Academic journal article International Electronic Journal of Elementary Education

Teacher Efficacy in an Early Childhood Professional Development School

Academic journal article International Electronic Journal of Elementary Education

Teacher Efficacy in an Early Childhood Professional Development School

Article excerpt

Introduction

Teacher educator programs strive to engage pre-service teachers in highly effective learning experiences. Teachers, the learning environment, and individual learners comprise three prominent components of this endeavor. The following pilot study provides insight regarding the intersection of these components. Specifically, teacher beliefs in their ability to impact student learning (self-efficacy) is studied in the context of a particular type of learning environment (professional development schools). The study addressed efficacy among mentor teachers during the first year of implementation of an Early Childhood Professional Development School program.

Albert Bandura noted that, "...an efficacy expectation is the conviction that one can successfully execute the behavior required to produce the outcomes." (1997, p. 193). Self-efficacy is a person's belief in his or her ability to succeed in a particular situation. Bandura described these beliefs as determinants of how people think, behave, and feel (1994). The purpose of this study was to clarify components of mentor teachers' self-efficacy in an early childhood professional development school (PDS) setting. We asked, "How does being a mentor teacher in an Early Childhood PDS affect teachers' self efficacy?"

Literature Review: PDS Impact on Teacher Candidate Performance and Mentor Teacher Development

Professional development schools were launched with the intention of providing both mentors and teacher candidates opportunities to develop effective teaching strategies and a deep understanding of why these strategies work (Teitel, 2003; Harris & Van Tassell, 2005; Lee & Hemer-Patnode, 2010). Building on the medical model of teaching hospitals, a group of university education deans founded professional development schools upon the premise that sound learning requires continuous reflection by both experienced teachers (mentors) and novice teachers (candidates) within a collaborative, respectful community (Holmes, 1990).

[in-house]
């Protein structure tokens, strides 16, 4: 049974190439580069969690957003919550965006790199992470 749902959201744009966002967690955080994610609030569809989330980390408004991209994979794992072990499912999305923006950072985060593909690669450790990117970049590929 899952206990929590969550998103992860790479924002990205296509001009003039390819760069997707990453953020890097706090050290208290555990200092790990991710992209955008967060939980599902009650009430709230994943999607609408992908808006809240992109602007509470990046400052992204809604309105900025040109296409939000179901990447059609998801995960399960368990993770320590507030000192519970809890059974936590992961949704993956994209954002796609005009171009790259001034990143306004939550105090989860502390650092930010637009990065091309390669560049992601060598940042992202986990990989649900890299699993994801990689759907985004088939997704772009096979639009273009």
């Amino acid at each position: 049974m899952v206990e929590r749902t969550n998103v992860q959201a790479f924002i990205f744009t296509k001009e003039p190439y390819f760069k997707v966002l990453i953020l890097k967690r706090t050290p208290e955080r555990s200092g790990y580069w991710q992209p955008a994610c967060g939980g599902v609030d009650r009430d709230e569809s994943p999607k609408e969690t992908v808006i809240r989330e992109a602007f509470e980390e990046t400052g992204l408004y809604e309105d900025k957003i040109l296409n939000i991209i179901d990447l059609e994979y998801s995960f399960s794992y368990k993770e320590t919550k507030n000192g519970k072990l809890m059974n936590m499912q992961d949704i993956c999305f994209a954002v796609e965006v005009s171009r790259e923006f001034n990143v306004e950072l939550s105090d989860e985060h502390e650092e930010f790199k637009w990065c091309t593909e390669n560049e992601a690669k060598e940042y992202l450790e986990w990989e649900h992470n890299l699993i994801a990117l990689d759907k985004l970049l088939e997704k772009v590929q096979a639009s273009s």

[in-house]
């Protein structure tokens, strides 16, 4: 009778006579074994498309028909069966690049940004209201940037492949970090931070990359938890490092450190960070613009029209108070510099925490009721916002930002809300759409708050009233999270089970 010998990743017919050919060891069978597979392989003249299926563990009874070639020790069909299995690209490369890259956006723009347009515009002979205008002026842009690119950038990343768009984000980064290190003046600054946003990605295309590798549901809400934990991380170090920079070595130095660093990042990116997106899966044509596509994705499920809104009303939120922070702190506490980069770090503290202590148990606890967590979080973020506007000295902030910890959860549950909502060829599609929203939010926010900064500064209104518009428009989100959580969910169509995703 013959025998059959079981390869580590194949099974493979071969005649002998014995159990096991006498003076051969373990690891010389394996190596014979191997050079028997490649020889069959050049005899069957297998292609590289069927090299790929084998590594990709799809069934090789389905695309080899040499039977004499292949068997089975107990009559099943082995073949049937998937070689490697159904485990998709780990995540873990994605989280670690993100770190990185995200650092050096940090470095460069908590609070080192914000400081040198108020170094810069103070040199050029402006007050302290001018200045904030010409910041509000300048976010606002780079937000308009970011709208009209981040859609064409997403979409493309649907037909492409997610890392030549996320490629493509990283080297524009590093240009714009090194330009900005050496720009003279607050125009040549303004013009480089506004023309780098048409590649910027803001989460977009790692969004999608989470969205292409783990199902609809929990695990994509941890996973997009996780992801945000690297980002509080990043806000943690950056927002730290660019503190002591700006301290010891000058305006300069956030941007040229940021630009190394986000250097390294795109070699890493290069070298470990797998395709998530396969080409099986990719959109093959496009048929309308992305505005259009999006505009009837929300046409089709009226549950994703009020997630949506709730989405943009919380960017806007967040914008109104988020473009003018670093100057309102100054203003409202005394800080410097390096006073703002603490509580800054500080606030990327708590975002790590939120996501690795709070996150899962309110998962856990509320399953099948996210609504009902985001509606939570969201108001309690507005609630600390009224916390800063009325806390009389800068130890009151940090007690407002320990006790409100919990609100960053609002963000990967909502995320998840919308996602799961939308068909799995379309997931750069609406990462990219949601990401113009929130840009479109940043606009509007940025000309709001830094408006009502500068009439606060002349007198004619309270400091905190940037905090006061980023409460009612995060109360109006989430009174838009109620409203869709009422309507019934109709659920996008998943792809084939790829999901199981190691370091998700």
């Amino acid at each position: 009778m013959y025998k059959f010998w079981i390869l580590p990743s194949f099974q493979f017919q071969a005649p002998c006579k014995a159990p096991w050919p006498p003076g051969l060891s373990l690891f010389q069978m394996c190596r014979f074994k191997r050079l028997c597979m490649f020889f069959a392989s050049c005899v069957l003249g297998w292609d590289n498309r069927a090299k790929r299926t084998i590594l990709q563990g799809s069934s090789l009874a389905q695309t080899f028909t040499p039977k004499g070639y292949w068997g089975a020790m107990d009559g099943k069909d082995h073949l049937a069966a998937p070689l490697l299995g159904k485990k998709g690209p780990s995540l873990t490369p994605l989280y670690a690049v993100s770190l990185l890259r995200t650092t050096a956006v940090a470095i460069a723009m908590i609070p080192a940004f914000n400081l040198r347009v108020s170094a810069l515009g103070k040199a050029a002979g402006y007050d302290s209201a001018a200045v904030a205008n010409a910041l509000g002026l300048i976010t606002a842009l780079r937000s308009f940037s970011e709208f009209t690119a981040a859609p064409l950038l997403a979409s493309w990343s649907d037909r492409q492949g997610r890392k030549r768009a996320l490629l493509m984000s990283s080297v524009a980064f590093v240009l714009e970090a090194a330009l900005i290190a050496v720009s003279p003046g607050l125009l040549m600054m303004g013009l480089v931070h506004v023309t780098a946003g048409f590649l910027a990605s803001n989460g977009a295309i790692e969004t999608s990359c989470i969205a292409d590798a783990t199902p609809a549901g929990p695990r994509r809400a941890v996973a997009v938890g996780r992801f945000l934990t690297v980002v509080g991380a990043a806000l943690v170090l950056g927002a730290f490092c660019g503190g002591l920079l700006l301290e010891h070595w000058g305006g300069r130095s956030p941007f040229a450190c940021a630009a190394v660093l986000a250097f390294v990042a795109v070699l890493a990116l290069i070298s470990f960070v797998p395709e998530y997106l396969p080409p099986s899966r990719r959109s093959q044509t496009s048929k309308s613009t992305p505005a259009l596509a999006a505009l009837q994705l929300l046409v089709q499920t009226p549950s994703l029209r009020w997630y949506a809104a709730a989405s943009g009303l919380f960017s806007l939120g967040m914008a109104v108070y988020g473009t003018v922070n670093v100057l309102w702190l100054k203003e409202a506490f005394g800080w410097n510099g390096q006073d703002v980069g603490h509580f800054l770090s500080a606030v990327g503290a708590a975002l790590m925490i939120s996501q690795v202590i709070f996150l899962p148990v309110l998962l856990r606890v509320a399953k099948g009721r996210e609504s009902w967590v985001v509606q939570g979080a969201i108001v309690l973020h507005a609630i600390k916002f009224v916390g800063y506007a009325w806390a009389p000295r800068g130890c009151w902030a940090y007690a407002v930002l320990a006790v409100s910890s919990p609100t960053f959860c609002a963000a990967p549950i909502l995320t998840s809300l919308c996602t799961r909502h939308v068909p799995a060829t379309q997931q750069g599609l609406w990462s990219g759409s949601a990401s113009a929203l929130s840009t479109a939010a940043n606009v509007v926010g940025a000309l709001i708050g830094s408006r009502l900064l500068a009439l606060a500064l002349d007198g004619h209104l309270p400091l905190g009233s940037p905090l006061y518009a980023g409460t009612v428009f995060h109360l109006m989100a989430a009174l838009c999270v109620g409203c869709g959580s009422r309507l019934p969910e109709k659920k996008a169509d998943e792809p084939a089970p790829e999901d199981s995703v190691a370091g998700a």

Research clearly identifies positive outcomes for PDS teacher candidates (Castle, Fox, & Souder, 2006; Darling-Hammond, 2007; Sandoval-Lucero et al., 2011). For example, a study comparing PDS and traditional campus-based field experiences revealed slightly higher performance by PDS students during their field experience (Ridley, 2005). Performance was evaluated through blind scoring of lesson planning, lesson reflections, overall teacher effectiveness and content retention. The stronger performance of PDS teacher candidates was not only maintained but grew stronger over time; during their first year of teaching the PDS teacher candidates performed significantly better across the above dimensions than their peers who completed traditional field experiences.

Fulfilling the original PDS intent, professional skills of mentor teachers are also strengthened. In a study addressing pre-service teacher preparation, in-service teachers' professionalism, and children's achievement (Cobb, 2000), 85% of mentor teachers reported learning innovative teaching strategies. Mentors also report a stronger understanding of culturally responsive teaching (McCormick, Eick, & Womack, 2013) as well as enhanced communication and collaboration skills (Beaty-O'Ferrall & Johnson, 2010).

A comprehensive analysis of "simultaneous renewal" of PDS partners (Shroyer et al., 2007) emphasized the importance of always placing student progress at the center of PDS initiatives. A joint commitment to student achievement, along with sufficient resources and time, can result in renewed energy and professional satisfaction for mentor teachers and university personnel.

Literature Review: Teacher Self-Efficacy

Teachers' beliefs in their ability to perform well have been researched in a variety of settings. One study of 1,430 teachers in traditional school settings revealed teacher confidence in their ability to implement effective instructional and classroom strategies leading to positive student engagement (Klassen & Chiu, 2010). …

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